Tsonga is honing his squeaky frame for the final strokes of the tennis storm

On Sunday afternoon on the French Riviera, Jo-Wilfried Tsonga will face the international media for the first time since announcing that he will say goodbye to all the glitter and glamor on the tennis court.

The prelude to the 2022 Monte Carlo Masters will be another moment in the incarnation of what has been more and more obvious to Tsonga’s legion of fans and admirers who have tracked his achievements between the lines for the best part of two decades.

The exuberant force of nature, which was Jo-Wilfried Evrard Tsonga, had long since disappeared.

His desire to return to what he considered an acceptable level despite the amount of damage has been a courageous rage to defy the evidence.

Tsonga revealed his decision to move on to the next phase of his life during a pleasant chat with the French sports newspaper L’Equipe.

During the conversation – his wife Noura El Shwekh by his side – 36-year-old Tsonga admitted that his body no longer responded to his will. A dissonance that is tougher for top-level athletes.

“It’s been several years since there was at least one moment every day where I thought, ‘Why am I doing this? Why am I hurting myself like this?'”

Tsonga, who turns 37 on April 14, should not ask the question too much anymore.

A first round match in Monte Carlo on Monday against Marin Cilic and then just a little more pain to bear for the big love-in at the French Open – the place he calls home.


Really without good reason, as a certain Rafael Nadal has essentially annexed the site with his 13 single titles.

Yet few would dislike Tsonga such a weeping Weltanschauung. And since he stands at 1 meter 88 and weighs 91 kg, very few would actually argue for the opposite.

The impressive frame has been able to knock the cream off the circuit.

He has raised 18 singles since becoming a professional in 2004, making him the second most successful French male player since tennis opened to professionals in 1969.

The two most prestigious trophies came at the Paris Masters in 2008 and at the Rogers Cup in Canada in 2014.

On the road, there were remarkable victories over all the big guns like Rafael Nadal, Roger Federer and Novak Djokovic.

Thick of action

But unlike that troika, Tsonga was never able to harness his talent over seven matches in two weeks to win a Grand Slam tournament. The closest he came was in 2008, when he competed in the Australian Open final against Djokovic.

The Serb, who will also compete in the Monte Carlo Masters, won four sets to launch his Grand Slam counter – currently running at 20.

Tsonga never reached such heights again. He lost in the semi-finals at the French Open in 2013 and 2015. There were also semi-finals at Wimbledon in 2011.

Those were the days. At the forefront of the action at the business end of competitions.

And then almost five years after playing in the French squad that beat Belgium to take the Davis Cup, it’s joker invitations to the main draw. 2014 Monte Carlo Masters champion Stan Wawrinka – also recovering from injuries – will also get one.

Tsonga will need a wildcard from the French Tennis Federation for the French Open if he is to fulfill his desire to finish at Roland Garros.

This request should be granted within the next few days. It would be considered a scandal to reject the plea.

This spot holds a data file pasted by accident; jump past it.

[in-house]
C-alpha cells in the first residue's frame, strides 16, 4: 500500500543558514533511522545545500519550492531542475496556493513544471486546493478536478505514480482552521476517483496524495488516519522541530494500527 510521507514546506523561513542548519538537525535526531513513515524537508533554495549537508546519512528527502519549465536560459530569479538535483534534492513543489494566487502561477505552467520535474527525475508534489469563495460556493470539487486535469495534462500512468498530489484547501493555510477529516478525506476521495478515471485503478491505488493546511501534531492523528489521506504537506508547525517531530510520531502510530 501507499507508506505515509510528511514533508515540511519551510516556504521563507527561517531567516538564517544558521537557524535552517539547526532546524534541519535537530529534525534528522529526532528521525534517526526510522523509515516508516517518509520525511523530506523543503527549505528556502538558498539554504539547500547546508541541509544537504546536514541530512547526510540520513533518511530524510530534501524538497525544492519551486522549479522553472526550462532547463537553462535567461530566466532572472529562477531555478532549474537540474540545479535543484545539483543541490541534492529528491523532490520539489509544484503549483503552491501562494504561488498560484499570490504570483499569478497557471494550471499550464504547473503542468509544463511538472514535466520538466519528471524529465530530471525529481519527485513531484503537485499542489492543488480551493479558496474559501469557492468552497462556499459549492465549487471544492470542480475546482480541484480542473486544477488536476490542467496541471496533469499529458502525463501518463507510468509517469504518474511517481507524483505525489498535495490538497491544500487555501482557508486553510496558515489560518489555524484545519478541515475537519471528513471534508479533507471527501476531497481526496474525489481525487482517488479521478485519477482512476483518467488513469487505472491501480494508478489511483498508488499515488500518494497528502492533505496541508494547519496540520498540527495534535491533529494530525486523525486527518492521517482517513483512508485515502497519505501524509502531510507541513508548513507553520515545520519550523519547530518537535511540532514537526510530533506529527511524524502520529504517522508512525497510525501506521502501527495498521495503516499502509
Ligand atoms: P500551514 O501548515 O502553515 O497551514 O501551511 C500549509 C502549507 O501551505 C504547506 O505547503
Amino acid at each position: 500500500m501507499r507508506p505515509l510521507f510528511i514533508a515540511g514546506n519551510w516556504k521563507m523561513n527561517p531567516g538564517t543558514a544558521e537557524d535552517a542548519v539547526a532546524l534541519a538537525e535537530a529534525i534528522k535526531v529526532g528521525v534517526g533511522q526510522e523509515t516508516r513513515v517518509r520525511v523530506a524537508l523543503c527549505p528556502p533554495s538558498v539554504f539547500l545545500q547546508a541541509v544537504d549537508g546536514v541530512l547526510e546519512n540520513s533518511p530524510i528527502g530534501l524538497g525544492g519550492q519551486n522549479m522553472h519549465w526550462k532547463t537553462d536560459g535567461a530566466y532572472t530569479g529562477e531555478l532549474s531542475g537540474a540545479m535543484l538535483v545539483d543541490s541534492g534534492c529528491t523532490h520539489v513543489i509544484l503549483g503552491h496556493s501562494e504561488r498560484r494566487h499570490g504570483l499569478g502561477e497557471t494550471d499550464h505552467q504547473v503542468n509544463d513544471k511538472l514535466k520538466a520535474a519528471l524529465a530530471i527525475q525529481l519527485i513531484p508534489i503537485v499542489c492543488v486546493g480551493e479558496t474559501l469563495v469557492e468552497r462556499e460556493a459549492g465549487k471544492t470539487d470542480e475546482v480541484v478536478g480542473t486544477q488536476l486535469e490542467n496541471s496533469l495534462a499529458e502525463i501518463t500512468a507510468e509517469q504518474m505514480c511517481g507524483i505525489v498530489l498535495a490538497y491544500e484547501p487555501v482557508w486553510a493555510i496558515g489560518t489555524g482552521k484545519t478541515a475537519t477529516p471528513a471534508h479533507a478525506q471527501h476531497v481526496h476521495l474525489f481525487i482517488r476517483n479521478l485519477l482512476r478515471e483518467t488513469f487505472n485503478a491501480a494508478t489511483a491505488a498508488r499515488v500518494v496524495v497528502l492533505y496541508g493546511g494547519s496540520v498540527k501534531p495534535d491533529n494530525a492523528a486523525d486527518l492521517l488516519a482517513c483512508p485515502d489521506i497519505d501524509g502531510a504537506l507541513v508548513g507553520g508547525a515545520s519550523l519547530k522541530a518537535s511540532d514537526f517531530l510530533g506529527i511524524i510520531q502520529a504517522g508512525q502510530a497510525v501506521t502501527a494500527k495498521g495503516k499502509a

Tsonga will consequently leave the party with the bragging rituals – the most successful player of a talented generation that included Gilles Simon, Richard Gasquet and Gael Monfils – imaginatively christened “quatre mousquetaires” as a tribute to the Alexandre Dumas novel.

Simon – already 37 – lovingly tweeted that he would soon be joining his old friend to have a chat about their days of derring-do on tour.

But despite their great excitement, the four consistently thrilled in the big tournaments. Simon questioned the modus operandi of the French training system in a thoughtful book published in 2020.

And although 35-year-old Monfils is still slipping around the top 20, of his 11 tournament wins, no one has been to a Masters 1000 competition.

Tsonga’s decision to stop will focus on the current harvest of French 20-somethings.

The view is not gender. Ugo Humbert at the age of 23 is the highest ranked with 47 in the world. Eleven places further down the food chain lies Arthur Rinderknech. Like Benjamin Bonzi at 61, he is in his mid-twenties.

Hugo Gaston – ranked number 68 – at least has a little more time on his side. The 21-year-old reached the final 16 at the French Open in 2021 and reached the quarter-finals at the Paris Masters in November last year.

None of the four, however, appear to be world winners, and their chances appear to be ever-decreasing with 20-year-old Jannik Sinner and 18-year-old Carlos Alcarez rising rapidly and on the fringes of the top 10.

Tsonga can – while facing journalists’ investigations and encouragement – mourn his accident with injuries. But he can also recognize a well-lived tennis life.

He will retire with odd 20 million euros from earnings and a few million more from sponsorship deals and promotional items.

A few kids and projects like Allin Academy should also keep him busy.

Following the inevitable defeat at the French Open in May, FFT will undoubtedly rattle a video montage on the pitch of Tsonga at its best.

There will be tears and tribute. There will be smiles and applause. Total Jo love. And why not?

Tsonga kept French tennis on the map.

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